(RxWiki News) HIV and mental illness are two chronic conditions that can carry similar health and economic burdens. However, treatment and care for both are rarely integrated.
A recent study found that people with serious mental illness were at a significantly increased risk for HIV compared to the general population.
The researchers strongly believe that routine HIV testing in mental healthcare facilities is needed, and is recommended by the Centers for Disease Control and Prevention and the Institute of Medicine.
"Get tested for HIV."
The lead author of this study was Michael B. Blank, PhD, from the Department of Psychiatry at the University of Pennsylvania Perelman School of Medicine in Philadelphia, Pennsylvania.
The study included 1,061 patients with a serious mental illness who received care in Philadelphia and Baltimore, Maryland between January 2009 and August 2011.
A total of 287 participants were in university-based inpatient psychiatric units, 273 participants were in intensive case-management programs and 501 were in community mental health centers. Of these participants, 59 percent were men and 66 percent were black. All participants were at least 18 years old.
The researchers tested all the participants for HIV.
Data on the participants' demographics (age, race, sex, etc.), drug and alcohol history, sexual practices, history of sexually transmitted diseases, history of hepatitis C and overall health status were collected as well.
The findings showed that 51 participants (about 5 percent) tested positive for HIV.
"These findings paint a recent picture of HIV infection rates in the community, and reinforce how important it is to identify patients and get them into appropriate infectious disease care in a timely manner while being treated for mental illness," said Dr. Blank.
"With such a high-risk group, it's imperative to be routinely testing patients to improve care and reduce transmissions to others. Historically, though, HIV testing is often not implemented in mental health care."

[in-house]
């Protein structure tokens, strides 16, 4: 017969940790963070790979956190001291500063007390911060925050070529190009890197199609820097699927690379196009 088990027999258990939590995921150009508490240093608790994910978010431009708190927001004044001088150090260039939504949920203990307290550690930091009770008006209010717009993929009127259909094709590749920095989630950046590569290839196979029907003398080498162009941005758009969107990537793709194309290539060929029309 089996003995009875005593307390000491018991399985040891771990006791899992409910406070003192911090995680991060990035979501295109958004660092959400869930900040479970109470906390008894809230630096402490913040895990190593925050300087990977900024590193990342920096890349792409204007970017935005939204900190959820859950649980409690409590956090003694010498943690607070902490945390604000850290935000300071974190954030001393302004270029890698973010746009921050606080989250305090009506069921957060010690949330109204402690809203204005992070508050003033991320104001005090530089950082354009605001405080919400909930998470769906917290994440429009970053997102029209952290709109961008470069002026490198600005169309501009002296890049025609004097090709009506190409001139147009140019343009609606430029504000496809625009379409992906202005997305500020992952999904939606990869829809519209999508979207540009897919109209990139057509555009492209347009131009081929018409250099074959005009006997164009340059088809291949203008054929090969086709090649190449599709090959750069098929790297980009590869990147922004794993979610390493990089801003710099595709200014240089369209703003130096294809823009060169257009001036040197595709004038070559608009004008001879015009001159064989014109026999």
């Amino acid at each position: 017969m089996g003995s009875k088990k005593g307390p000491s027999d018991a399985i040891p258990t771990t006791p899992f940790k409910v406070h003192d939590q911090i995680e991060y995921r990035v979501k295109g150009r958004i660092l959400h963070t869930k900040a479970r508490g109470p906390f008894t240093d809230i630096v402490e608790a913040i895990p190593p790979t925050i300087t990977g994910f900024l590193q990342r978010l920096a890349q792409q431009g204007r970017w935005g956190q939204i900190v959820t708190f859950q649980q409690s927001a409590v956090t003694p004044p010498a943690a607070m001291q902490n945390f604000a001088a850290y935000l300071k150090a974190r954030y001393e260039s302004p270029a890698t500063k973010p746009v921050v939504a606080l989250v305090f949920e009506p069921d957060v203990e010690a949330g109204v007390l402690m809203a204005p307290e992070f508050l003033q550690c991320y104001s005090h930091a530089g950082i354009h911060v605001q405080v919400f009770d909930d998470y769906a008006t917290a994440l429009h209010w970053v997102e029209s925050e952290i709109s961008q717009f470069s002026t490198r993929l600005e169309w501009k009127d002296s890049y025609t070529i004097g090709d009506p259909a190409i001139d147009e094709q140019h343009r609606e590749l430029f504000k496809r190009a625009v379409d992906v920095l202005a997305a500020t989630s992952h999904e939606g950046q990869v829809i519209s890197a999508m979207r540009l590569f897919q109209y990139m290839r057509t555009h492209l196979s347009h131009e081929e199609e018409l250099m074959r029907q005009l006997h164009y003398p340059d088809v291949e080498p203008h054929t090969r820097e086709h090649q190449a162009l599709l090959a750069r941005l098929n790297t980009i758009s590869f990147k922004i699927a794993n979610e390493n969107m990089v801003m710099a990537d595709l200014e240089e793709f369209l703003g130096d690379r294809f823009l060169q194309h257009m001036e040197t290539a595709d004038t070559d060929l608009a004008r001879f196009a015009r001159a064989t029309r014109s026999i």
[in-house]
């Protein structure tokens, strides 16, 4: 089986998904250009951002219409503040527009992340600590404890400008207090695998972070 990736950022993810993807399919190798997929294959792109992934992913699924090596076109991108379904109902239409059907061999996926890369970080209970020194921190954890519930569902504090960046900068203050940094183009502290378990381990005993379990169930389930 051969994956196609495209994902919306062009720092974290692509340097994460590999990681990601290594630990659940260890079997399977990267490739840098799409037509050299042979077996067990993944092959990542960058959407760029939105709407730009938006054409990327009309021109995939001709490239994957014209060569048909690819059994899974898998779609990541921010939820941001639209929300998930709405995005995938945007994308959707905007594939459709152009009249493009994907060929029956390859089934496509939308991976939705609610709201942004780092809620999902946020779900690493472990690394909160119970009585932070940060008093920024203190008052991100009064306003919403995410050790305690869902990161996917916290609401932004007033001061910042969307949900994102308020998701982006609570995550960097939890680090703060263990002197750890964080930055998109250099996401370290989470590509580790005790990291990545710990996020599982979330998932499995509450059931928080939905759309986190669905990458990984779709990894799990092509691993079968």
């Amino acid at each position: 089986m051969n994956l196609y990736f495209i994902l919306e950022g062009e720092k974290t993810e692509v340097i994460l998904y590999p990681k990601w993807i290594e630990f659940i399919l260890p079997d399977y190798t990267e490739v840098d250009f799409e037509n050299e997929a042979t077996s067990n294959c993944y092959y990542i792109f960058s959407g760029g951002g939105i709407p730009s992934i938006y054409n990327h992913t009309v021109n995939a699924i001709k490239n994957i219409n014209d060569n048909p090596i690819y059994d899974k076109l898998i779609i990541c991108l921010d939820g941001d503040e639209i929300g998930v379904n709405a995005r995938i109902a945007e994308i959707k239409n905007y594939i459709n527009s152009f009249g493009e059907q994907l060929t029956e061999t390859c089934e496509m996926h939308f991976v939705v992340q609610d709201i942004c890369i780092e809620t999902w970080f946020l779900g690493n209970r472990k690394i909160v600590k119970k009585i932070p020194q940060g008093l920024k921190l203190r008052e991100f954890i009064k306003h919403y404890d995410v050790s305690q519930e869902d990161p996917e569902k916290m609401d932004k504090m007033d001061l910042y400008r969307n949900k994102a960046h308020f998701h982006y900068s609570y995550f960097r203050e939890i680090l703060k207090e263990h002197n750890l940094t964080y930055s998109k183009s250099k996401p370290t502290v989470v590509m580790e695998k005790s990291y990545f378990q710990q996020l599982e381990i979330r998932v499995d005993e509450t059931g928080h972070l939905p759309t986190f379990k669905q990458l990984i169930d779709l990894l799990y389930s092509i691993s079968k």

Black race, older age, homosexual or bisexual orientation, homelessness and hepatitis C were all significantly associated with increased odds of testing positive for HIV.
Compared to the white participants, the black participants were 5.79 times more likely to test positive for HIV.
The researchers found that participants 50 years old and older were 2.11 times more likely than 18- to 29-year-olds to test positive for HIV, and the participants aged 40 to 49 years old were 2.24 times more likely to test positive for HIV than the participants between the ages of 18 and 29 years old.
Homosexual or bisexual participants were 2.21 times more likely than heterosexual participants to test positive for HIV.
The findings revealed that current homelessness was associated with 50 percent increased odds of testing positive for HIV compared to not being homeless.
Compared to the participants who never had hepatitis C, those who were diagnosed with the virus at least once in their life were 2.24 times more likely to test positive for HIV.
Overall, the researchers discovered a positive association between the severity of participants' symptoms and the odds of testing positive for HIV. Dr. Blank and team believe that appropriate mental health treatment for patients with severe mental illness may play a key part in HIV prevention among this population.
The authors mentioned a few limitations of their study. First, the type of data collection did not allow the researchers to conclude that serious mental illness and HIV were directly related. Second, participants were pulled from a small number of care centers, so the findings may not be applicable to the general population. Third, the researchers did not consider data on the viral and treatment status of individual participants.
This study was published on February 13 in the American Journal of Public Health.
The Penn Center for AIDS Research and the Penn Mental Health AIDS Research Center provided funding.